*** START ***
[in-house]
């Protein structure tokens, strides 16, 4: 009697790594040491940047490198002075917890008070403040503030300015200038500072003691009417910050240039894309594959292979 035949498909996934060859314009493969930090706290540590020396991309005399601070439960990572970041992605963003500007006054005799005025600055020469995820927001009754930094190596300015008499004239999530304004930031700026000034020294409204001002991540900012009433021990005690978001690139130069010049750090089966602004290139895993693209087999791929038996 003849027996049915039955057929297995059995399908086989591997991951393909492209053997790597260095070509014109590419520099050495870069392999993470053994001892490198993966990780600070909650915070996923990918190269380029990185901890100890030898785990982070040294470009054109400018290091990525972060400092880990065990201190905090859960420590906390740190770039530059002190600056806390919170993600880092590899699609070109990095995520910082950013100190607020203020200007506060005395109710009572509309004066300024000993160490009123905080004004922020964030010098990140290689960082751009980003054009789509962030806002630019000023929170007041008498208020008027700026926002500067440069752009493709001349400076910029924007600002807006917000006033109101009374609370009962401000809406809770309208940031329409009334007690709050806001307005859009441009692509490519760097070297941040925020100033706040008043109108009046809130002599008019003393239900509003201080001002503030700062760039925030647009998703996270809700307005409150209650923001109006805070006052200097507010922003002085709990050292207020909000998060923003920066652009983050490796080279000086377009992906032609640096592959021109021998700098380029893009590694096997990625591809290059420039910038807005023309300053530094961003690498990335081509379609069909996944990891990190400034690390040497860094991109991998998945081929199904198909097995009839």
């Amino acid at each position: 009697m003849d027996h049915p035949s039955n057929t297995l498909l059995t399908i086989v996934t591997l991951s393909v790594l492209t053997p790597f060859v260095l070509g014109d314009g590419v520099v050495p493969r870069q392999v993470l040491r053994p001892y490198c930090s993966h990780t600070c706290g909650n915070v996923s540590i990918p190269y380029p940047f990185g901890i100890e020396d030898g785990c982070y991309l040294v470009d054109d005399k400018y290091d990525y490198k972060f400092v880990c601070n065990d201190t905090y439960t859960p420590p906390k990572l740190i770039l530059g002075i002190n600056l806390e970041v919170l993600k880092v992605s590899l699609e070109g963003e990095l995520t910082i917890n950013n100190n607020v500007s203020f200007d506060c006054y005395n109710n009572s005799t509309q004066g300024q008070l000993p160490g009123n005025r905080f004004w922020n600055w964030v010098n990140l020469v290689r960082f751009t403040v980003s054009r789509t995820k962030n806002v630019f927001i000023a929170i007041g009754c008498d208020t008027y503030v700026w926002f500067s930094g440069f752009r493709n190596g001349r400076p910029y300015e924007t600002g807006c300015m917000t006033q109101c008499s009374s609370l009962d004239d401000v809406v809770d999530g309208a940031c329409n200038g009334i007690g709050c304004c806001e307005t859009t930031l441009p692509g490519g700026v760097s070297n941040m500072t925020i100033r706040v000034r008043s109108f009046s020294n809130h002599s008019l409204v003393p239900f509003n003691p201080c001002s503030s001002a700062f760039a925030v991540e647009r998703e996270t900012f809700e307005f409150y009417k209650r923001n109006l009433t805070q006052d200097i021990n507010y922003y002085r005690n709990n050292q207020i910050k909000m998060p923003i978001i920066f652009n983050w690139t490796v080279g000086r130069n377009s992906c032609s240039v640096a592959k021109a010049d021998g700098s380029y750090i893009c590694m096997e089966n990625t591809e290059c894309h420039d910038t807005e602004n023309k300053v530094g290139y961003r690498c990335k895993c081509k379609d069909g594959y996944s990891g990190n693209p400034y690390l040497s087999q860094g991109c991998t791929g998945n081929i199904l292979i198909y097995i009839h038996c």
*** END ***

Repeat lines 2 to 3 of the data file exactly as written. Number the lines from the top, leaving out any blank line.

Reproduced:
């Protein structure tokens, strides 16, 4: 009697790594040491940047490198002075917890008070403040503030300015200038500072003691009417910050240039894309594959292979 035949498909996934060859314009493969930090706290540590020396991309005399601070439960990572970041992605963003500007006054005799005025600055020469995820927001009754930094190596300015008499004239999530304004930031700026000034020294409204001002991540900012009433021990005690978001690139130069010049750090089966602004290139895993693209087999791929038996 003849027996049915039955057929297995059995399908086989591997991951393909492209053997790597260095070509014109590419520099050495870069392999993470053994001892490198993966990780600070909650915070996923990918190269380029990185901890100890030898785990982070040294470009054109400018290091990525972060400092880990065990201190905090859960420590906390740190770039530059002190600056806390919170993600880092590899699609070109990095995520910082950013100190607020203020200007506060005395109710009572509309004066300024000993160490009123905080004004922020964030010098990140290689960082751009980003054009789509962030806002630019000023929170007041008498208020008027700026926002500067440069752009493709001349400076910029924007600002807006917000006033109101009374609370009962401000809406809770309208940031329409009334007690709050806001307005859009441009692509490519760097070297941040925020100033706040008043109108009046809130002599008019003393239900509003201080001002503030700062760039925030647009998703996270809700307005409150209650923001109006805070006052200097507010922003002085709990050292207020909000998060923003920066652009983050490796080279000086377009992906032609640096592959021109021998700098380029893009590694096997990625591809290059420039910038807005023309300053530094961003690498990335081509379609069909996944990891990190400034690390040497860094991109991998998945081929199904198909097995009839």
């Amino acid at each position: 009697m003849d027996h049915p035949s039955n057929t297995l498909l059995t399908i086989v996934t591997l991951s393909v790594l492209t053997p790597f060859v260095l070509g014109d314009g590419v520099v050495p493969r870069q392999v993470l040491r053994p001892y490198c930090s993966h990780t600070c706290g909650n915070v996923s540590i990918p190269y380029p940047f990185g901890i100890e020396d030898g785990c982070y991309l040294v470009d054109d005399k400018y290091d990525y490198k972060f400092v880990c601070n065990d201190t905090y439960t859960p420590p906390k990572l740190i770039l530059g002075i002190n600056l806390e970041v919170l993600k880092v992605s590899l699609e070109g963003e990095l995520t910082i917890n950013n100190n607020v500007s203020f200007d506060c006054y005395n109710n009572s005799t509309q004066g300024q008070l000993p160490g009123n005025r905080f004004w922020n600055w964030v010098n990140l020469v290689r960082f751009t403040v980003s054009r789509t995820k962030n806002v630019f927001i000023a929170i007041g009754c008498d208020t008027y503030v700026w926002f500067s930094g440069f752009r493709n190596g001349r400076p910029y300015e924007t600002g807006c300015m917000t006033q109101c008499s009374s609370l009962d004239d401000v809406v809770d999530g309208a940031c329409n200038g009334i007690g709050c304004c806001e307005t859009t930031l441009p692509g490519g700026v760097s070297n941040m500072t925020i100033r706040v000034r008043s109108f009046s020294n809130h002599s008019l409204v003393p239900f509003n003691p201080c001002s503030s001002a700062f760039a925030v991540e647009r998703e996270t900012f809700e307005f409150y009417k209650r923001n109006l009433t805070q006052d200097i021990n507010y922003y002085r005690n709990n050292q207020i910050k909000m998060p923003i978001i920066f652009n983050w690139t490796v080279g000086r130069n377009s992906c032609s240039v640096a592959k021109a010049d021998g700098s380029y750090i893009c590694m096997e089966n990625t591809e290059c894309h420039d910038t807005e602004n023309k300053v530094g290139y961003r690498c990335k895993c081509k379609d069909g594959y996944s990891g990190n693209p400034y690390l040497s087999q860094g991109c991998t791929g998945n081929i199904l292979i198909y097995i009839h038996c």